Tucker: I warned Jackson about accuser, family
Defense rests; prosecutor expects rebuttal to finish Thursday
SANTA MARIA, California (CNN) -- Michael Jackson's defense rested Wednesday morning after comedian Chris Tucker testified that he warned the pop star in February 2003 to be careful of the family of his teenage accuser.
In the final testimony of the defense case, Tucker singled out the accuser's mother, who, he testified, had "mental problems."
"I told him to watch out for (the mother) because I felt suspicious," Tucker said. "You need to watch out. Be careful."
At the conclusion of Tucker's testimony, lead defense attorney Thomas Mesereau Jr. rose and told the judge, "Your honor, the defense rests" -- without Jackson taking the stand.
"His attorneys did not feel, at this point in time in the trial, it was necessary," Jackson spokeswoman Raymone Bain told CNN. She characterized the decision for him not to testify as a "group" decision between Jackson and his attorneys.
The completion of the defense phase came after a rush of celebrity testimony on behalf of Jackson.
On Tuesday, talk-show host Jay Leno testified that he received several phone messages from Michael Jackson's accuser in 2000 and talked to him briefly on the phone, but the comedian said neither the boy nor his family asked him for money. (Leno's testimony)
In his testimony Wednesday, Tucker said he thought the accuser -- whom Tucker befriended in 2000 as the boy was battling cancer -- was "smart" and "cunning," telling jurors that the boy would reference his illness when asking Tucker for money.
The accuser's younger brother, a key prosecution witness in the trial, was even more cunning, Tucker said, to the point that the "Rush Hour" star felt he needed "to check (the brother's) pockets before he left my house."
Tucker also said he flew the family by private jet to Miami in February 2003 because the accuser told him that he wanted to go there to be with Jackson -- contradicting assertions by both the family and the prosecution that the trip was part of an effort by Jackson's camp to enlist their help with a news conference.
Tucker said the boy called him twice on February 4, 2003, the day after the initial broadcast of "Living With Michael Jackson," a television documentary by British journalist Martin Bashir.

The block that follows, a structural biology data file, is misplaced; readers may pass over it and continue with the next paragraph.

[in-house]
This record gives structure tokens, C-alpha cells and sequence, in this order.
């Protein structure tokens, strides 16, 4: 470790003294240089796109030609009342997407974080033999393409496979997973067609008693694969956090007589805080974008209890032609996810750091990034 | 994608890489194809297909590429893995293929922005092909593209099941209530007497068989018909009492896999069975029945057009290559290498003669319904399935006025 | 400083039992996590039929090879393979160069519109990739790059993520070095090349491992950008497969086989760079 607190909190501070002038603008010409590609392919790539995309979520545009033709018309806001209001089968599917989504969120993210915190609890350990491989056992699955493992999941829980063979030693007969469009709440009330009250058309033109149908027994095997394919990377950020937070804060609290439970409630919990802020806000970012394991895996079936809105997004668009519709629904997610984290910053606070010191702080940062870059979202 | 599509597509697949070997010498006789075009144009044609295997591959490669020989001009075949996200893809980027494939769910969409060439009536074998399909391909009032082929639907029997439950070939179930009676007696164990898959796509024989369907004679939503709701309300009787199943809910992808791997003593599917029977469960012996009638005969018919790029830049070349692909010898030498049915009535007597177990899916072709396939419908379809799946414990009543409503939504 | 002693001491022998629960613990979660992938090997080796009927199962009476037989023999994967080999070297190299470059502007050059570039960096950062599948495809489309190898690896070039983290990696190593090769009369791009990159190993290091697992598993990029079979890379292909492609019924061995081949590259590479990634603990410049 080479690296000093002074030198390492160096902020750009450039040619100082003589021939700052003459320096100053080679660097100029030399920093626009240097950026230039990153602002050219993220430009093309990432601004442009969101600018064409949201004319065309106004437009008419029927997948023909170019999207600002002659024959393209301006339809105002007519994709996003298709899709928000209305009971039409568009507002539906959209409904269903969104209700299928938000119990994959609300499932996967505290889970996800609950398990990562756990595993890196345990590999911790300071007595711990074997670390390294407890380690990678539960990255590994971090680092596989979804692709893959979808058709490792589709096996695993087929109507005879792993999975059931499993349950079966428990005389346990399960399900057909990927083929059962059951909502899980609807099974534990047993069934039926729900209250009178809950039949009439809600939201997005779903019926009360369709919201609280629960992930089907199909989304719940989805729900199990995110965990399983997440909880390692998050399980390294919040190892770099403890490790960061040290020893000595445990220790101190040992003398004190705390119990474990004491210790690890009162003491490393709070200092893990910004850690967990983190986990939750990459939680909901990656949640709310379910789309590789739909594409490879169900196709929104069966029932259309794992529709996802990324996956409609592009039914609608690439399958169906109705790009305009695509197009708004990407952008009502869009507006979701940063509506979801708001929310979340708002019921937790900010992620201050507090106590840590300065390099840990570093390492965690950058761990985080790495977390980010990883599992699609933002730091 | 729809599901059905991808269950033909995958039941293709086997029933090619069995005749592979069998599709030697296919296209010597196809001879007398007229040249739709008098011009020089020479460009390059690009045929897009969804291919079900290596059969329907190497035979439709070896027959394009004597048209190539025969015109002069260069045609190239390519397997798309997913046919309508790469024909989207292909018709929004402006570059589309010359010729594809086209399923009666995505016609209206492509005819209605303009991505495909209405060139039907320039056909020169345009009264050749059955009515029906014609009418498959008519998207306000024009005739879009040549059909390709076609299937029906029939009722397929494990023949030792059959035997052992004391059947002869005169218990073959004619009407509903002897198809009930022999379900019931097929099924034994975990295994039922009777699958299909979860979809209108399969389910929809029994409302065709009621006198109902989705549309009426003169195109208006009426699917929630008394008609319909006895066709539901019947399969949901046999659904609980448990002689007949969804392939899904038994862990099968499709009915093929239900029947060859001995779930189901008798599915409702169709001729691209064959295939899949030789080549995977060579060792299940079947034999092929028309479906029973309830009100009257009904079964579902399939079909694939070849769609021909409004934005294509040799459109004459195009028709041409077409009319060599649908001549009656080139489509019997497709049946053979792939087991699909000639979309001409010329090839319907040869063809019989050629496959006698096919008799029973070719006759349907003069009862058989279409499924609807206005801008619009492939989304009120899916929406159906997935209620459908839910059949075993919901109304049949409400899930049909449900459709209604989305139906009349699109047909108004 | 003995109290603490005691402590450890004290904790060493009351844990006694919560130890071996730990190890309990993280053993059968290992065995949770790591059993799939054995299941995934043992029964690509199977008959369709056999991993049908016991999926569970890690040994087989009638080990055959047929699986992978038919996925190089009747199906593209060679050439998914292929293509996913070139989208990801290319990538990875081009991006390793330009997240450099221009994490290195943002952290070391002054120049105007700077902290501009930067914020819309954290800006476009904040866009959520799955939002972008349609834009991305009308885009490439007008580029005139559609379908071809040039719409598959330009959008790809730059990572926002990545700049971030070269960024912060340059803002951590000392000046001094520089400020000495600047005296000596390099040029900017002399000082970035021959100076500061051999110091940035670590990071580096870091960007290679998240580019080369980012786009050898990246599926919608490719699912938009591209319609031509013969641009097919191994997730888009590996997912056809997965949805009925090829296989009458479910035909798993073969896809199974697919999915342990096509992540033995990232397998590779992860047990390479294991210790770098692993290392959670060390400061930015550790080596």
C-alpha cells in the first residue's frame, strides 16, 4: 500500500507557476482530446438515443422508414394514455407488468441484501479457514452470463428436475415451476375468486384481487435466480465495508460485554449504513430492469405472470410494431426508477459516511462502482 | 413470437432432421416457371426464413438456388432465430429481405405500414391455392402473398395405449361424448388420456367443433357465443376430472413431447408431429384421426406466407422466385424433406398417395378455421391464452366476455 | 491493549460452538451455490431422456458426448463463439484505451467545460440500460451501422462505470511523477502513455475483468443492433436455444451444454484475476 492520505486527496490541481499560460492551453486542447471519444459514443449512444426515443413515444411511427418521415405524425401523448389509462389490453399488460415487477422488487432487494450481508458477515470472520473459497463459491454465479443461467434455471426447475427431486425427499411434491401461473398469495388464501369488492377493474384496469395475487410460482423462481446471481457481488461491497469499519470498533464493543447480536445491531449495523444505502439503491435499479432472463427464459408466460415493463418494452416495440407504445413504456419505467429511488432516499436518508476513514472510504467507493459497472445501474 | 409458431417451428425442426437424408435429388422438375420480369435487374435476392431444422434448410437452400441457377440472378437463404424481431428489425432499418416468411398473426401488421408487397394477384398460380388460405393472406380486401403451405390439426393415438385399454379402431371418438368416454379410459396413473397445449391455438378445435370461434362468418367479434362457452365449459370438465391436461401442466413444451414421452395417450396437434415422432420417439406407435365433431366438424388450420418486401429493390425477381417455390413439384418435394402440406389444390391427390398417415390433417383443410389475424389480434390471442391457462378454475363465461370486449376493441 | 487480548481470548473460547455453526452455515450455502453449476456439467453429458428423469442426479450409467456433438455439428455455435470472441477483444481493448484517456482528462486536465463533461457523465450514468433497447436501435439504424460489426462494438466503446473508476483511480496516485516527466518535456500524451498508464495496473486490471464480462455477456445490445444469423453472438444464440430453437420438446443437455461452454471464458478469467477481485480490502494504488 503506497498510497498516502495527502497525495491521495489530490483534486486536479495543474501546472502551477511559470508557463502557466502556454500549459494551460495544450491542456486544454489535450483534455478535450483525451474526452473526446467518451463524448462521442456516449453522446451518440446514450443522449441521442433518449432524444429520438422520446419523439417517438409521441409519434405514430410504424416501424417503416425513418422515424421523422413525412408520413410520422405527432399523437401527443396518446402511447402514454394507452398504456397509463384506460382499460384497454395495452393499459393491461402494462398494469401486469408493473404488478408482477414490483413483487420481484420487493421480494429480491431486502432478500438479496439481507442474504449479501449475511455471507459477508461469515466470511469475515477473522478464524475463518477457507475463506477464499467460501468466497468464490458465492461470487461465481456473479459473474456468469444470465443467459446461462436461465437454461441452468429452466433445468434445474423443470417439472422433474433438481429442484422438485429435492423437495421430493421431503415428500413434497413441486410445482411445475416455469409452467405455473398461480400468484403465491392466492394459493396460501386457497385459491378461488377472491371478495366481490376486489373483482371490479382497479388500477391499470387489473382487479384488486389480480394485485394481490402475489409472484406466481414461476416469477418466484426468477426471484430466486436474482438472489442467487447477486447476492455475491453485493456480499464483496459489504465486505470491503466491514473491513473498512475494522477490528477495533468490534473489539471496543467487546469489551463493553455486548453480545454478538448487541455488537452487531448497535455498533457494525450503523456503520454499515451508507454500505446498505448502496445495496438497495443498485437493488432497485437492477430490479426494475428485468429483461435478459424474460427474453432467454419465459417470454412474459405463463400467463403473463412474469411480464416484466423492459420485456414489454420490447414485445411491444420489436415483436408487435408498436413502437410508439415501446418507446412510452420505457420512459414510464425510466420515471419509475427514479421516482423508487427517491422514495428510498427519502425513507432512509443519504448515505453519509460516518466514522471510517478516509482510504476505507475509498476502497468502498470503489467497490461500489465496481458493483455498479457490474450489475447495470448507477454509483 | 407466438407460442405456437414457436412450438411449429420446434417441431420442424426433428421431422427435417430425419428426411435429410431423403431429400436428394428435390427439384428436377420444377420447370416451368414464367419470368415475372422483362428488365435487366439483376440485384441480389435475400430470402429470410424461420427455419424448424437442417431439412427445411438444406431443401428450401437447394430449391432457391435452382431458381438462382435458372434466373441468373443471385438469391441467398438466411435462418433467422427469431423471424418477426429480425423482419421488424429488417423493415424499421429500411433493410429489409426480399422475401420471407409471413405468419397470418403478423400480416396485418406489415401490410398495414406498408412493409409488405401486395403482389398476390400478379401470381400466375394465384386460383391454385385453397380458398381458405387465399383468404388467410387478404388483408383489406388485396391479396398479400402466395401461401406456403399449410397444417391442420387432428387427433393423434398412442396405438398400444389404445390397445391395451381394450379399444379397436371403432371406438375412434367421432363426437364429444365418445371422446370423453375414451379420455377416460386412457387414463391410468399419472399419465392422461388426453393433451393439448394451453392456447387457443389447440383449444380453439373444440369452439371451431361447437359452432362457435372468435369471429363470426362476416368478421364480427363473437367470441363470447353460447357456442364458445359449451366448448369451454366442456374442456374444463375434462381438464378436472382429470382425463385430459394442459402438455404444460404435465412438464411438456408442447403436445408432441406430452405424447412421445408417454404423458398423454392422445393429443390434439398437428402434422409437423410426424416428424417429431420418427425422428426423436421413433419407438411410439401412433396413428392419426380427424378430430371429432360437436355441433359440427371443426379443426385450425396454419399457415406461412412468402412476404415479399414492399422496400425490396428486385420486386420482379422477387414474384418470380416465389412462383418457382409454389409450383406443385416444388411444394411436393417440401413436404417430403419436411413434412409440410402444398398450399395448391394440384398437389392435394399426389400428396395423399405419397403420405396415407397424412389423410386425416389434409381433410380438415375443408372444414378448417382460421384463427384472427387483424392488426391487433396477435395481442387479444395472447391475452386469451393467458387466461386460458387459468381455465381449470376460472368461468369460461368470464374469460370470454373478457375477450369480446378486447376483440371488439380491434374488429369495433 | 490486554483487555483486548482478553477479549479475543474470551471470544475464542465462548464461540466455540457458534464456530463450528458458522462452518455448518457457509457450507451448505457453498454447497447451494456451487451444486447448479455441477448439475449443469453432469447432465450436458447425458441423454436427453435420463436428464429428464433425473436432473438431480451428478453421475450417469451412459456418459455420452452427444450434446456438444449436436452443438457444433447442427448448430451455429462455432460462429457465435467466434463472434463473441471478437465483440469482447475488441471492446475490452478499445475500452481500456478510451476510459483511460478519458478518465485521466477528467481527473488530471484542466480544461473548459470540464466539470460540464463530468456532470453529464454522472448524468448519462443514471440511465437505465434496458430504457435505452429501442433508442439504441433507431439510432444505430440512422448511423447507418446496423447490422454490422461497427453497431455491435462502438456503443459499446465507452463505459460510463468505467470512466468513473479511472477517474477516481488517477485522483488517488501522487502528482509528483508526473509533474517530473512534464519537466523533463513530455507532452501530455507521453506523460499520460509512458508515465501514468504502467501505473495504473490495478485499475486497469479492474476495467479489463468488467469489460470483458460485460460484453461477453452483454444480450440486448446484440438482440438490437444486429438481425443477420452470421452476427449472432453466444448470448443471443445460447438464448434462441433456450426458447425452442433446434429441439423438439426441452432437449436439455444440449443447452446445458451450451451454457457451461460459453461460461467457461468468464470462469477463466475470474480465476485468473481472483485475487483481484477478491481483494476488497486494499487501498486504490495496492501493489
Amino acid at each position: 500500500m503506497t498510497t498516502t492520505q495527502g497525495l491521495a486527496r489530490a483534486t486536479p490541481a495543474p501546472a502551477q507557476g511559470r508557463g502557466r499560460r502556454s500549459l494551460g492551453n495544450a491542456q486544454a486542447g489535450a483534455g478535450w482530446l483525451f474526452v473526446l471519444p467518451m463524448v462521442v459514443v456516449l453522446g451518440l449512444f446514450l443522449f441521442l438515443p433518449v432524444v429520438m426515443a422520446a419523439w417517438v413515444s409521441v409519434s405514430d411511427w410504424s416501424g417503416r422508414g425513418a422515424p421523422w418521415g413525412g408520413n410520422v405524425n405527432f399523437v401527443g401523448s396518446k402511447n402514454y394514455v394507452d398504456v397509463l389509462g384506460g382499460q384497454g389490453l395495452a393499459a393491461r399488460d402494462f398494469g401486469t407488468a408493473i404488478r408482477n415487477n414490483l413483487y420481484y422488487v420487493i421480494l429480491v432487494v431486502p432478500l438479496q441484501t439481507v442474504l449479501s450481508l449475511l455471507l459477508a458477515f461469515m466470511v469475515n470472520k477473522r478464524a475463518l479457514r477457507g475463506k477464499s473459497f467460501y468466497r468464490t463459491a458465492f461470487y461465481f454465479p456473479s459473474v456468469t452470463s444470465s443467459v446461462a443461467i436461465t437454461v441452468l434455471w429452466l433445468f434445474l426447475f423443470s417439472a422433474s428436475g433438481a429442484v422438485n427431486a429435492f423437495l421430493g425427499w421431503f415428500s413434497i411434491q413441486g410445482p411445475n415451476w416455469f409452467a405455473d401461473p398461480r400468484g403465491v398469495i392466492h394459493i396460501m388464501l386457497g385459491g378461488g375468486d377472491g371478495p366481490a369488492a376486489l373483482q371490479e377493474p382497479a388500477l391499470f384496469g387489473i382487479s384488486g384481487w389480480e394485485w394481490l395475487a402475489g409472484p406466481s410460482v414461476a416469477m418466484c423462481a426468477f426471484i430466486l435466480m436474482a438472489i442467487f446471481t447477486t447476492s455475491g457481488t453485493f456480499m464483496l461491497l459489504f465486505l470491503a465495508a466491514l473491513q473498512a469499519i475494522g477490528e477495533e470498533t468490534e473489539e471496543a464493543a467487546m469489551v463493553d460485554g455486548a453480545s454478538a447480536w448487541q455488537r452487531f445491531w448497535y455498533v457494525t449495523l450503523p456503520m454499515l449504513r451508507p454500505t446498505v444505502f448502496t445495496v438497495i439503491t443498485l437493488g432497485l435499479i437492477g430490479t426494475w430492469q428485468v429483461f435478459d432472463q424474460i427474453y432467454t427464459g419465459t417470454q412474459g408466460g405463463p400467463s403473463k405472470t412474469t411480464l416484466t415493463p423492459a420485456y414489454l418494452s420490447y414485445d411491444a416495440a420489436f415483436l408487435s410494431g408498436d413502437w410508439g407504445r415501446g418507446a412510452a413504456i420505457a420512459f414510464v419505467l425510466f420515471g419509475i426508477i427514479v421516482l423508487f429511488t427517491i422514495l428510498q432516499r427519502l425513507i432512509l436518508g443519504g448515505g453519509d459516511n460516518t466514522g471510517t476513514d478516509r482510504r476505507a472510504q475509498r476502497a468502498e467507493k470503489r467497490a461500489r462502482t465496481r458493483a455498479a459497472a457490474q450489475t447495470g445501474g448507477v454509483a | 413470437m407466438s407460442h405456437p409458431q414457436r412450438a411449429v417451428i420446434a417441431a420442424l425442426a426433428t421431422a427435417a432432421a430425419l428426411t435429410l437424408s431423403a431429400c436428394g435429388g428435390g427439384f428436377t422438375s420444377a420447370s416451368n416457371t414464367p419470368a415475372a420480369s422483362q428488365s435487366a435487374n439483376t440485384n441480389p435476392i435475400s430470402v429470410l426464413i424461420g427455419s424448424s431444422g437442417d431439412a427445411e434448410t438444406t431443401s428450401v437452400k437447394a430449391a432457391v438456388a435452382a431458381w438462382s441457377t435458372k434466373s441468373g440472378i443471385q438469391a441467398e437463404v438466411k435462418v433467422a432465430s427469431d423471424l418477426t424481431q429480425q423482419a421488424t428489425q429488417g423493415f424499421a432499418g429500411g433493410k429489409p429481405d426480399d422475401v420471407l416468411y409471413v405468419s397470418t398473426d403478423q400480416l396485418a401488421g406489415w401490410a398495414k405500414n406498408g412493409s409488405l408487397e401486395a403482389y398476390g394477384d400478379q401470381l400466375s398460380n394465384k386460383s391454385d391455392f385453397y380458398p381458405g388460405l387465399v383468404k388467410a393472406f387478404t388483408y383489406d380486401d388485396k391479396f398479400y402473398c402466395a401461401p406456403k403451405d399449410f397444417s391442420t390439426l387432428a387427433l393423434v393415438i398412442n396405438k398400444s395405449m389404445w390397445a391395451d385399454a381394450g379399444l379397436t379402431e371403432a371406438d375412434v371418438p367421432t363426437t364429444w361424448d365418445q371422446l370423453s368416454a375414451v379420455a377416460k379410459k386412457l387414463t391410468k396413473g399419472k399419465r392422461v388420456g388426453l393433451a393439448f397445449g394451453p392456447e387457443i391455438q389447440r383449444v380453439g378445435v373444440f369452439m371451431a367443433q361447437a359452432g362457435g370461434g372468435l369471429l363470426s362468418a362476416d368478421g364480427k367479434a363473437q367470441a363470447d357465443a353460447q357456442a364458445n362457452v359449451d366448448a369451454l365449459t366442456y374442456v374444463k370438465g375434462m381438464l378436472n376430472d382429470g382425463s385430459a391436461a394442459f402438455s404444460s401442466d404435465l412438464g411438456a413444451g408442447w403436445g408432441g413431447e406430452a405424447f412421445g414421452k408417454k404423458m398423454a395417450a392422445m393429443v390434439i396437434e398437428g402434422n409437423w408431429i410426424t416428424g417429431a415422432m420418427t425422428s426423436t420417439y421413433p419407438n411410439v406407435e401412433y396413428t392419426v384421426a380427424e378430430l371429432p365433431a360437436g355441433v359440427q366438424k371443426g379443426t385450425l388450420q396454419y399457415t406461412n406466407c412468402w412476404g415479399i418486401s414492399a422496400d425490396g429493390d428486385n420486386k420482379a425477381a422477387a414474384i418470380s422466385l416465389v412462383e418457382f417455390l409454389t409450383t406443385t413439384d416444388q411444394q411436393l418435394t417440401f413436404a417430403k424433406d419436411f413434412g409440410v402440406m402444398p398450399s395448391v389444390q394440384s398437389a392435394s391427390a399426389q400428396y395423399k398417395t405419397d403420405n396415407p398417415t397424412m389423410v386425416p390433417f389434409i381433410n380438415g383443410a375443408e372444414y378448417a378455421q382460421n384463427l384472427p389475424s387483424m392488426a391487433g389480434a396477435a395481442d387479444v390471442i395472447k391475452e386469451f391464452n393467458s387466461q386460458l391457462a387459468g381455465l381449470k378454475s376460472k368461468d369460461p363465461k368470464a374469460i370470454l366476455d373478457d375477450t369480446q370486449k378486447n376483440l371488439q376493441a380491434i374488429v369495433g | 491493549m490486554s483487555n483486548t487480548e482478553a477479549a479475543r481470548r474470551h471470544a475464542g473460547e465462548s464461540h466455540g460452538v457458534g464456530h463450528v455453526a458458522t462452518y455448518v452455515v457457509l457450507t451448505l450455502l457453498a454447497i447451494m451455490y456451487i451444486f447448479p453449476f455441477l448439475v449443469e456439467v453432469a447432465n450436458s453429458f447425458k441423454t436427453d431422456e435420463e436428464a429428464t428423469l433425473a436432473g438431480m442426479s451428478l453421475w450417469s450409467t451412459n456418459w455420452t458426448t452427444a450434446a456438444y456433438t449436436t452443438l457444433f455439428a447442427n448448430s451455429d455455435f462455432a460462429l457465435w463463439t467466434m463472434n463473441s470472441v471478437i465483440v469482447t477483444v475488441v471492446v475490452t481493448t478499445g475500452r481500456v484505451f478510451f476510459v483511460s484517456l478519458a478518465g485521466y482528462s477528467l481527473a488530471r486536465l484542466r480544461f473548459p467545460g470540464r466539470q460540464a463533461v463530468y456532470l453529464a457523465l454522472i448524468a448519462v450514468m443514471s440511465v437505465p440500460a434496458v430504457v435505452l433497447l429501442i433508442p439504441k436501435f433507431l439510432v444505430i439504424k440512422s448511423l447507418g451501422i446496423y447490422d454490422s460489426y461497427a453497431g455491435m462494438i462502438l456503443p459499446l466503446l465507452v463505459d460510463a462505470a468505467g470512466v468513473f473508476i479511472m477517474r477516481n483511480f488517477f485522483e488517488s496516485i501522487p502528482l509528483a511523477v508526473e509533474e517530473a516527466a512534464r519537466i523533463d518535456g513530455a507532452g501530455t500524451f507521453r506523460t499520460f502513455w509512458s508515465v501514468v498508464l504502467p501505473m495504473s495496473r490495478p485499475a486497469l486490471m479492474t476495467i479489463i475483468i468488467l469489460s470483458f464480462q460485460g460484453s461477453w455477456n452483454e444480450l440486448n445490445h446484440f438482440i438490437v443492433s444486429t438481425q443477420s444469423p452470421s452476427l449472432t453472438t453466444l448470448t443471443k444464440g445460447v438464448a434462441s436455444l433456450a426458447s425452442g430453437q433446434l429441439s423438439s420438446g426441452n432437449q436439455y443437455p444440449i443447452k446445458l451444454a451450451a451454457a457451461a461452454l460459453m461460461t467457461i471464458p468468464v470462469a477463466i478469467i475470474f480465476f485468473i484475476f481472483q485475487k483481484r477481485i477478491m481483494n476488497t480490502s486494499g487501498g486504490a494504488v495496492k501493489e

The accuser, then 13, was shown in the program holding hands with Jackson, and Tucker said the boy told him that the family wanted to escape the ensuing media onslaught by going to Miami, where, the boy had learned, Jackson was staying.
During their earlier testimony, family members said Jackson and his associates, who told them they were going to Florida to participate in a news conference that never was held, initiated the trip. The prosecution has also pointed to the Miami trip as part of a conspiracy to control and intimidate the family to get them to participate in damage control operations after the Bashir documentary.
Tucker said it was during the Miami trip that he warned Jackson about the accuser's family. He said his own associates also had been warning him about the family, but he continued to try to help them because "I felt sorry for (the boy)."
"They did a lot of things I didn't see, that my people were telling me to watch out," he said.
But Tucker said he started "getting nervous" when the accuser and his brother and sister began referring to him as the "brother" and telling them they how much they loved him.
"I knew it was going a little too far," he said.
Jackson arrived at the Santa Maria courthouse with his parents for the last day of his defense wearing a dark suit and an embroidered gold vest -- but no armband, which has been a ubiquitous fashion accessory throughout the trial.
Jackson, 46, was indicted last year on 10 felony counts, including four counts of committing a lewd act on a child; one count of conspiracy to commit child abduction, false imprisonment and extortion; one count of attempting to commit a lewd act on a child; and four counts of administering an intoxicating agent to assist in the commission of a felony.
Jackson pleaded not guilty to the charges.
CNN's Dree De Clamecy contributed to this report.